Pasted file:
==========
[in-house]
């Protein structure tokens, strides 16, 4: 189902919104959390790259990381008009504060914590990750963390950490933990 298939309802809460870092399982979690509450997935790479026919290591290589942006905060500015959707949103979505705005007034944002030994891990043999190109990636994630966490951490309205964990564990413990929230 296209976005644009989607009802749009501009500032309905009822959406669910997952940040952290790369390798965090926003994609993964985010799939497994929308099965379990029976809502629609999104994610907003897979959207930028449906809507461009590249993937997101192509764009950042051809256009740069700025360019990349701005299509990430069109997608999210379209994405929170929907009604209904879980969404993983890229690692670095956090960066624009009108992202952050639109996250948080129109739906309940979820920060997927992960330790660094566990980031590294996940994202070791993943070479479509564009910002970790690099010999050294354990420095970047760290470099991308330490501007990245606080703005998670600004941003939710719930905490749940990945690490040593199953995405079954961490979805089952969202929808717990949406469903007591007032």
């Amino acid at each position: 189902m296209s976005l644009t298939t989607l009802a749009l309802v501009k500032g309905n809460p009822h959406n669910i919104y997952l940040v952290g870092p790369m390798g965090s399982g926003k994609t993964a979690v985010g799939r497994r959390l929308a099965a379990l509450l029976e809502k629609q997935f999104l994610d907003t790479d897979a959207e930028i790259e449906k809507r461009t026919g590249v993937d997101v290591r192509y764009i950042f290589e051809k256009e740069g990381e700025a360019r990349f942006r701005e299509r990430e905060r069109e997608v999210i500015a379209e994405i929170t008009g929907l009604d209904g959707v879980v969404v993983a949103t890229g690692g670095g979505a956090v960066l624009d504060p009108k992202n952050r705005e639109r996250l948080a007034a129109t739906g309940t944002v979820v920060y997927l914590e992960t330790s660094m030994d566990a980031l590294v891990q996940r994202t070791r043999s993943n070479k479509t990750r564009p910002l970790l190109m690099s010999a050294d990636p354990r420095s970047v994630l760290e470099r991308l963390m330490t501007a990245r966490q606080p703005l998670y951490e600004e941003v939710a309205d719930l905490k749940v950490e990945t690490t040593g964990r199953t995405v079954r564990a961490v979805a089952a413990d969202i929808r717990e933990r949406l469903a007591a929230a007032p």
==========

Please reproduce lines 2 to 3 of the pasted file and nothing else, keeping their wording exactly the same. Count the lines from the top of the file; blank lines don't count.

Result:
């Protein structure tokens, strides 16, 4: 189902919104959390790259990381008009504060914590990750963390950490933990 298939309802809460870092399982979690509450997935790479026919290591290589942006905060500015959707949103979505705005007034944002030994891990043999190109990636994630966490951490309205964990564990413990929230 296209976005644009989607009802749009501009500032309905009822959406669910997952940040952290790369390798965090926003994609993964985010799939497994929308099965379990029976809502629609999104994610907003897979959207930028449906809507461009590249993937997101192509764009950042051809256009740069700025360019990349701005299509990430069109997608999210379209994405929170929907009604209904879980969404993983890229690692670095956090960066624009009108992202952050639109996250948080129109739906309940979820920060997927992960330790660094566990980031590294996940994202070791993943070479479509564009910002970790690099010999050294354990420095970047760290470099991308330490501007990245606080703005998670600004941003939710719930905490749940990945690490040593199953995405079954961490979805089952969202929808717990949406469903007591007032």
């Amino acid at each position: 189902m296209s976005l644009t298939t989607l009802a749009l309802v501009k500032g309905n809460p009822h959406n669910i919104y997952l940040v952290g870092p790369m390798g965090s399982g926003k994609t993964a979690v985010g799939r497994r959390l929308a099965a379990l509450l029976e809502k629609q997935f999104l994610d907003t790479d897979a959207e930028i790259e449906k809507r461009t026919g590249v993937d997101v290591r192509y764009i950042f290589e051809k256009e740069g990381e700025a360019r990349f942006r701005e299509r990430e905060r069109e997608v999210i500015a379209e994405i929170t008009g929907l009604d209904g959707v879980v969404v993983a949103t890229g690692g670095g979505a956090v960066l624009d504060p009108k992202n952050r705005e639109r996250l948080a007034a129109t739906g309940t944002v979820v920060y997927l914590e992960t330790s660094m030994d566990a980031l590294v891990q996940r994202t070791r043999s993943n070479k479509t990750r564009p910002l970790l190109m690099s010999a050294d990636p354990r420095s970047v994630l760290e470099r991308l963390m330490t501007a990245r966490q606080p703005l998670y951490e600004e941003v939710a309205d719930l905490k749940v950490e990945t690490t040593g964990r199953t995405v079954r564990a961490v979805a089952a413990d969202i929808r717990e933990r949406l469903a007591a929230a007032p």